With inflammation of the eyelid margin (blepharitis, Fig. 2), patients mostly suffer from chronic itching, burning pain and a foreign body sensation on both sides. The eyelids are red and often encrusted, and the conjunctiva can also be red. Since the meibomian glands, which are responsible for the oily portion of the tear film, do not function adequately in this clinical picture, blepharitis is associated with the dry eye. The eyelid margin inflammation is treated with eyelid margin hygiene and lipid-containing tear substitutes, temporarily antibiotic or anti-inflammatory therapy can be beneficial. There are special care products for eyelid margin hygiene, e.g. B. washing lotions. Most patients have been receiving ophthalmological treatment for a long time because of blepharitis, as it is a chronic disease with a high level of suffering. Blepharitis should not only be assessed by the ophthalmologist but also by the dermatologist.
A stye (hordeolum, Fig. 3) describes an acute bacterial inflammation of a Meibomian or Zeiss gland on the eyelid. A stye shows up as swelling and reddening of the eyelid, usually a pressure pain is described. Often a lump on the eyelid can be felt. In most cases, local therapy is e.g. B. with gentamicin / dexamethasone-containing eye ointment is sufficient. In addition, warm compresses can be applied. Sometimes, however, an incision of the stye must be made or systemic antibiotic therapy initiated if the infection spreads (eyelid phlegmon, Fig. 4).
Inflammation of the lacrimal gland (dacryoadenitis) leads to reddening and swelling of the upper eyelid. The lid is tender on pressure and there may be a purulent discharge from the eye. Typically, the upper eyelid has a so-called paragraph shape, which is caused by swelling of the temporal upper eyelid. Dacryoadenitis is mostly bacterial and must be treated with antibiotics and monitored closely. This can also cause an orbital phlegmon (see below) to develop.
If there is reddening and swelling above the lacrimal sac, below the nasal corner of the eyelid, if this region is tender on pressure and if pus empties over the lacrimal points, then dacryocystitis is most likely. Antibiotic therapy, often an abscess splitting and rinsing with iodine solution by an ophthalmologist are necessary. Sometimes patients are hospitalized for monitoring and therapy. Surgical reconstruction of the lacrimal ducts is performed in the non-irritant interval.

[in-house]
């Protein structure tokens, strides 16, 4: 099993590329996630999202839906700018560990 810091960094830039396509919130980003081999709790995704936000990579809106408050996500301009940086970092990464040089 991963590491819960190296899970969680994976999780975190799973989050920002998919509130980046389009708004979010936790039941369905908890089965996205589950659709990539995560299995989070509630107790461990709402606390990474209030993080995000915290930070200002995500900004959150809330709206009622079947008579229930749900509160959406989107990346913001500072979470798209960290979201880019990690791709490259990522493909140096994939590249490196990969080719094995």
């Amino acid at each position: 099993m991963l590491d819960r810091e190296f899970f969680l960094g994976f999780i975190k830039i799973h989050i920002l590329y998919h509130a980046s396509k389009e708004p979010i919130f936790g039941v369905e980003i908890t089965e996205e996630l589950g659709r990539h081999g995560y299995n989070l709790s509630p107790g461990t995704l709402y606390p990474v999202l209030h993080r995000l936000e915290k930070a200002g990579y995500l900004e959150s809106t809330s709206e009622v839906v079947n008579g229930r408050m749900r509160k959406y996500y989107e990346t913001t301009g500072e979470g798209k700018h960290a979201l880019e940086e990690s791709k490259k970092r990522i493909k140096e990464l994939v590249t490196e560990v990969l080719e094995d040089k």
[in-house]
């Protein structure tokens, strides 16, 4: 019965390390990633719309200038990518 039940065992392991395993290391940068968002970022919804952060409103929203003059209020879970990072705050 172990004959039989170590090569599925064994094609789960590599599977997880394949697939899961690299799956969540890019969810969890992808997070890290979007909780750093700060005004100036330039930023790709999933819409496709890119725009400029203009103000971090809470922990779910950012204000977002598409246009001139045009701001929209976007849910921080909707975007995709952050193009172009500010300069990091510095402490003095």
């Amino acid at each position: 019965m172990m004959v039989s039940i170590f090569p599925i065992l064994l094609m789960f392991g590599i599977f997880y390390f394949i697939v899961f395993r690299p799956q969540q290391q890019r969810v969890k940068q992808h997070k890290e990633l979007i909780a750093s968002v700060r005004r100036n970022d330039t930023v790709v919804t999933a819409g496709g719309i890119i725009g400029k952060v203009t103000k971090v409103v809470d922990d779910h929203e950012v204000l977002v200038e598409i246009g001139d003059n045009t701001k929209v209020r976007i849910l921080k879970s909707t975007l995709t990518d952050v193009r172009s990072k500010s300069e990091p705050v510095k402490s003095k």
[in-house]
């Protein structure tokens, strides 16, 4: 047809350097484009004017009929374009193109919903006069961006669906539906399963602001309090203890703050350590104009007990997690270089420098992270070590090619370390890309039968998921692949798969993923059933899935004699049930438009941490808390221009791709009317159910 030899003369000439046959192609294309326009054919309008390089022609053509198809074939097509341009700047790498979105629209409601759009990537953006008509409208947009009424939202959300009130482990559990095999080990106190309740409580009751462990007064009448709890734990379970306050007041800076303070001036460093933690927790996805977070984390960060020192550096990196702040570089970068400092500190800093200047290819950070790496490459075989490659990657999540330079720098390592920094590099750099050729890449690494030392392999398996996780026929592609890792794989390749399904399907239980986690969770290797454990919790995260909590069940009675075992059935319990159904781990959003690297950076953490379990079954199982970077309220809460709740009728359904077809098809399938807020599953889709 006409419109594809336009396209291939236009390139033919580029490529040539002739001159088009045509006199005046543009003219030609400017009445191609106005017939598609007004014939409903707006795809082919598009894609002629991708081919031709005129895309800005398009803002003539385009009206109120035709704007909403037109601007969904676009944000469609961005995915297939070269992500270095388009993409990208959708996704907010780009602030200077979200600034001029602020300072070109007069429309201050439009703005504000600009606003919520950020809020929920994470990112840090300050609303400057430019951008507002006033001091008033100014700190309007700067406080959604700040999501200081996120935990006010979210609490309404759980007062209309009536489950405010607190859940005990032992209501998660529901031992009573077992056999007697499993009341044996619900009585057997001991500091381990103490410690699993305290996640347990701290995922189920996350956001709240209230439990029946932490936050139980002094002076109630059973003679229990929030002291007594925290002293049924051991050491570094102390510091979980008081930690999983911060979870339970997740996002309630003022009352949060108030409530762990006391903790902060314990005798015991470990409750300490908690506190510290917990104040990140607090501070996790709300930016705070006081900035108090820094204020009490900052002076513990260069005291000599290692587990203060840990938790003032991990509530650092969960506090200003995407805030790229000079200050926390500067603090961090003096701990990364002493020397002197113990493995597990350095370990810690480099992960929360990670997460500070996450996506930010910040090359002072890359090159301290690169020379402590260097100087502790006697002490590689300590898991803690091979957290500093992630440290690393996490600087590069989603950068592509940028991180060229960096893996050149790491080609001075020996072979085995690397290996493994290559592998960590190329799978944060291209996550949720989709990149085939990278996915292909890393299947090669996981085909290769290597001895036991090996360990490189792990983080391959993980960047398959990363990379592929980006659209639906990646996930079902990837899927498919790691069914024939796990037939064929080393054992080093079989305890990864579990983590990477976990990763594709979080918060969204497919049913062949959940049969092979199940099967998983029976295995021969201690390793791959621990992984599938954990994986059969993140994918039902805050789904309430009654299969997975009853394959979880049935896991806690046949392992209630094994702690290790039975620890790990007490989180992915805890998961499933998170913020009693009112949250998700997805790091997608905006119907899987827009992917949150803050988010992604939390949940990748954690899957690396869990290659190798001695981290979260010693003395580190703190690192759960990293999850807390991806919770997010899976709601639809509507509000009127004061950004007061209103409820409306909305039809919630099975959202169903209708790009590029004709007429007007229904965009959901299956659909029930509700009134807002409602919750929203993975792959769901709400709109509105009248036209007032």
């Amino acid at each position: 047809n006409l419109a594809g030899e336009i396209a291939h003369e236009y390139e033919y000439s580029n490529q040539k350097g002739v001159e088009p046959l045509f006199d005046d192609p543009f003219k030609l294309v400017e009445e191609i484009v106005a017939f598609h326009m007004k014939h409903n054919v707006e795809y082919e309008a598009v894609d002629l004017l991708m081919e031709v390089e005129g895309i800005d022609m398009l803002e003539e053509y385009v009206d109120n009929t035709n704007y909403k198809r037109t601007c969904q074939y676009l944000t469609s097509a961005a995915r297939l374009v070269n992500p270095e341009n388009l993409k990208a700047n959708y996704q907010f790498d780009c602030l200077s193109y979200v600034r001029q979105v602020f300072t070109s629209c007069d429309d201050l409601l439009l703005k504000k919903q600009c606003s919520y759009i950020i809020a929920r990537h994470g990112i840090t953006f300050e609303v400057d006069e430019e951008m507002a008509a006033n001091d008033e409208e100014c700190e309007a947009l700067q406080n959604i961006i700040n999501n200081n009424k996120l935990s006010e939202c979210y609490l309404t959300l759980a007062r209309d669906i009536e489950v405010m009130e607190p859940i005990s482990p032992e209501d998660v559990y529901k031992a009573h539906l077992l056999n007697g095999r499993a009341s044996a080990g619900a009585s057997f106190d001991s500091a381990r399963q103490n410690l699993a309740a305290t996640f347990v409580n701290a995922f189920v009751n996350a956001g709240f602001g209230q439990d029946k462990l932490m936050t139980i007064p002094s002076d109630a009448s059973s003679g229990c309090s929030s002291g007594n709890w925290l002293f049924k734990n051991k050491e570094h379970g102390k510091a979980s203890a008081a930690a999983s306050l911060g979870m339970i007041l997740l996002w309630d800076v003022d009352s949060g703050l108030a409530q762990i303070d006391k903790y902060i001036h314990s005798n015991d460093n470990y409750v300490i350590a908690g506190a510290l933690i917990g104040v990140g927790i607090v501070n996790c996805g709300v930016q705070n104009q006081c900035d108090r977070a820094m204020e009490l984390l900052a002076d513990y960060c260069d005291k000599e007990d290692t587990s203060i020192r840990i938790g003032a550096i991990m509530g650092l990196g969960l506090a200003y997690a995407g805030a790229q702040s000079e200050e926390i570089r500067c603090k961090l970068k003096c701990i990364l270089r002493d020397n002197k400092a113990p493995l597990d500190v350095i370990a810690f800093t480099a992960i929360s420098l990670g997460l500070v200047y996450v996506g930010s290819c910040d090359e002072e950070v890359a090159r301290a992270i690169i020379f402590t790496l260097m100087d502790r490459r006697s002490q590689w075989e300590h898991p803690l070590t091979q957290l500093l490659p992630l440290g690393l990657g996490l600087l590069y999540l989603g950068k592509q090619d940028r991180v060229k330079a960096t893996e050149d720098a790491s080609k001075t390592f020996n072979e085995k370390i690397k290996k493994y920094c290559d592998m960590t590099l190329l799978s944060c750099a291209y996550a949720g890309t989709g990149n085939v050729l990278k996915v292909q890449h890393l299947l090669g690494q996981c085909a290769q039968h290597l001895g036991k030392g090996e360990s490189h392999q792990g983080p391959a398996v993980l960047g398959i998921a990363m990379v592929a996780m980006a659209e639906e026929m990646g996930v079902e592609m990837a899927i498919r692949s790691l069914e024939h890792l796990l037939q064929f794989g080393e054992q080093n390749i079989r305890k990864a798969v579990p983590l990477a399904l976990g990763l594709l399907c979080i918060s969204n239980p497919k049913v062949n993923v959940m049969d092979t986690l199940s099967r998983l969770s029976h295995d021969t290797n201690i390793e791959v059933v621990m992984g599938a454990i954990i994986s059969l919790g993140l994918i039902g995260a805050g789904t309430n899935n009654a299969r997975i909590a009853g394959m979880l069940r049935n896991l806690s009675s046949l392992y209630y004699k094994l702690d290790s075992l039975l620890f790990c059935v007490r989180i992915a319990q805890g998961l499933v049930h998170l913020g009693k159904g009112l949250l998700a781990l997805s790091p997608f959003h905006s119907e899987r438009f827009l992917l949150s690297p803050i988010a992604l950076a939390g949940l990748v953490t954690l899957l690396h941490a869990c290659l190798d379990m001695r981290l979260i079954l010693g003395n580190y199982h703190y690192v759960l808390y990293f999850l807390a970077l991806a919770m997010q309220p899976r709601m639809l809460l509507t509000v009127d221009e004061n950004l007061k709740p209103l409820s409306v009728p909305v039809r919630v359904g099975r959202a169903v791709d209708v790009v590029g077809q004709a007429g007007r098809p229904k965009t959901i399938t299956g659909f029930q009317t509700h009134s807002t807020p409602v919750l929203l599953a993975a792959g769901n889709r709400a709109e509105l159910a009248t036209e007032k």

Starting from different sources of inflammation, diffuse bacterial inflammation of the connective tissue of the eyelids can occur. Most of the time the pathogens are staphylococci or streptococci. The eyelids are red, swollen and tender. Systemic antibiotic therapy must now be initiated and an extension of the infection into the orbit must be ruled out. An ophthalmologist has various test criteria for this. If the infection spreads to the orbit, there is a risk of blindness and the patient must be hospitalized.
Very severe, boring, radiating pain and reddening of the eye are symptoms of inflammation of the dermis (sclera). The redness is caused by inflammation of deep scleral vessels and superficial conjunctival vessels. Scleritis can be diffuse or nodular (appearing nodular and localized); it can affect the anterior or posterior sections of the sclera. Around 50% of patients suffer from an underlying systemic disease that is associated with it. If no relevant disease is known, an investigation should be carried out. Depending on the extent, scleritis is treated with antihistamines, nonsteroidal anti-inflammatory drugs, corticosteroids or immunosuppressive therapy. Ophthalmologists should monitor patients because of complications that could impair vision, such as necrosis and thinning of the sclera.
The episclera is a thin, well-vascularized membrane layer that is located between the sclera and the conjunctiva. Inflammation of this membrane layer, episcleritis (Fig. 5), appears similar to scleritis. However, the pain is much less severe and affects younger patients. There is usually no associated underlying disease. The episcleral vessels are inflamed. Mild episcleritis is treated with tear substitutes, a more pronounced finding with local steroids or systemic non-steroidal anti-inflammatory drugs.
Uveitis is an inflammation of the uvea (middle skin of the eye), which consists of the iris, ciliary body and choroid. Depending on which anatomical structures are affected, the nomenclature, the symptoms and the extent of the therapy differ. The most common and well-known manifestation is iritis (iritis).
In the acute stage, patients suffer from a so-called Anterior uveitis pain (often described by the patient as severe pressure pain), sensitivity to light, watery eyes and reduced visual acuity, the eye appears reddened. The Uveitis intermedia is rather painless, patients notice suspended particles in front of both eyes and a decrease in visual acuity. The same symptoms as with anterior uveitis (Fig. 6) can occur in a somewhat less pronounced form. A Posterior uveitis In addition to a reduction in visual acuity, this rarely leads to pain and reddening of the eye.
Any form of uveitis urgently requires a medical assessment to initiate the necessary therapy. In some cases topical therapy is sufficient, in some cases systemic therapy is necessary. The causes are z. B. Infectious diseases, rheumatic diseases, autoimmune diseases, consequences of surgical interventions (differential diagnosis: bacterial endophthalmitis), a clarification should be arranged by the ophthalmologist. Often, however, no clear cause is found.
Keratitis and corneal ulcer
Inflammation of the cornea is called keratitis. Keratitis causes symptoms due to pronounced sensitivity to light (photophobia), pain, increased lacrimation and - depending on the location of the lesion - a reduction in visual acuity. The causes of keratitis are different. It can be induced by mechanical irritation, i.e. by a foreign body, or a malocclusion of the eyelid. Keratitis can also occur as a consequence of a wetting disorder (see keratoconjunctivitis sicca); suspicion of a systemic disease (e.g. collagenoses such as Sjögren's syndrome, lupus erythematosus, etc.) must be clarified accordingly. Chemical irritation, e.g. B. through chemical burns or through drug therapy can lead to keratitis.